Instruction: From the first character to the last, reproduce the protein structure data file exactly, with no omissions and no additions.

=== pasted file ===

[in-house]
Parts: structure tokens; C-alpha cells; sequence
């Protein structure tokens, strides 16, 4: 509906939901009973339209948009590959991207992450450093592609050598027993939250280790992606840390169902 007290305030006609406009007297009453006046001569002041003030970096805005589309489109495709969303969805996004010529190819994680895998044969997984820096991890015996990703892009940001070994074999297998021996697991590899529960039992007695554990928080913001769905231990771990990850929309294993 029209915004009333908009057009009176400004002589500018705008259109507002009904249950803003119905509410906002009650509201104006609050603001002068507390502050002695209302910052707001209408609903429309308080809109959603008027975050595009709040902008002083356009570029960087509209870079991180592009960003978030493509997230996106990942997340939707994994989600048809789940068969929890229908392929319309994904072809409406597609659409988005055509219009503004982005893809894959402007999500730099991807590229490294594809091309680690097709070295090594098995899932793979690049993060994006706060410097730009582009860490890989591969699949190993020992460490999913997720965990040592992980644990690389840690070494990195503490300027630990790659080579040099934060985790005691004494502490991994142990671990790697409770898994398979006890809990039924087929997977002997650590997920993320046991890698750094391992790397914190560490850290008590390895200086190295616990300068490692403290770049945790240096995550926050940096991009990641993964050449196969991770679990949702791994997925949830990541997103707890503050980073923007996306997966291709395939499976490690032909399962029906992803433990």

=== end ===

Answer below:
[in-house]
Parts: structure tokens; C-alpha cells; sequence
């Protein structure tokens, strides 16, 4: 509906939901009973339209948009590959991207992450450093592609050598027993939250280790992606840390169902 007290305030006609406009007297009453006046001569002041003030970096805005589309489109495709969303969805996004010529190819994680895998044969997984820096991890015996990703892009940001070994074999297998021996697991590899529960039992007695554990928080913001769905231990771990990850929309294993 029209915004009333908009057009009176400004002589500018705008259109507002009904249950803003119905509410906002009650509201104006609050603001002068507390502050002695209302910052707001209408609903429309308080809109959603008027975050595009709040902008002083356009570029960087509209870079991180592009960003978030493509997230996106990942997340939707994994989600048809789940068969929890229908392929319309994904072809409406597609659409988005055509219009503004982005893809894959402007999500730099991807590229490294594809091309680690097709070295090594098995899932793979690049993060994006706060410097730009582009860490890989591969699949190993020992460490999913997720965990040592992980644990690389840690070494990195503490300027630990790659080579040099934060985790005691004494502490991994142990671990790697409770898994398979006890809990039924087929997977002997650590997920993320046991890698750094391992790397914190560490850290008590390895200086190295616990300068490692403290770049945790240096995550926050940096991009990641993964050449196969991770679990949702791994997925949830990541997103707890503050980073923007996306997966291709395939499976490690032909399962029906992803433990």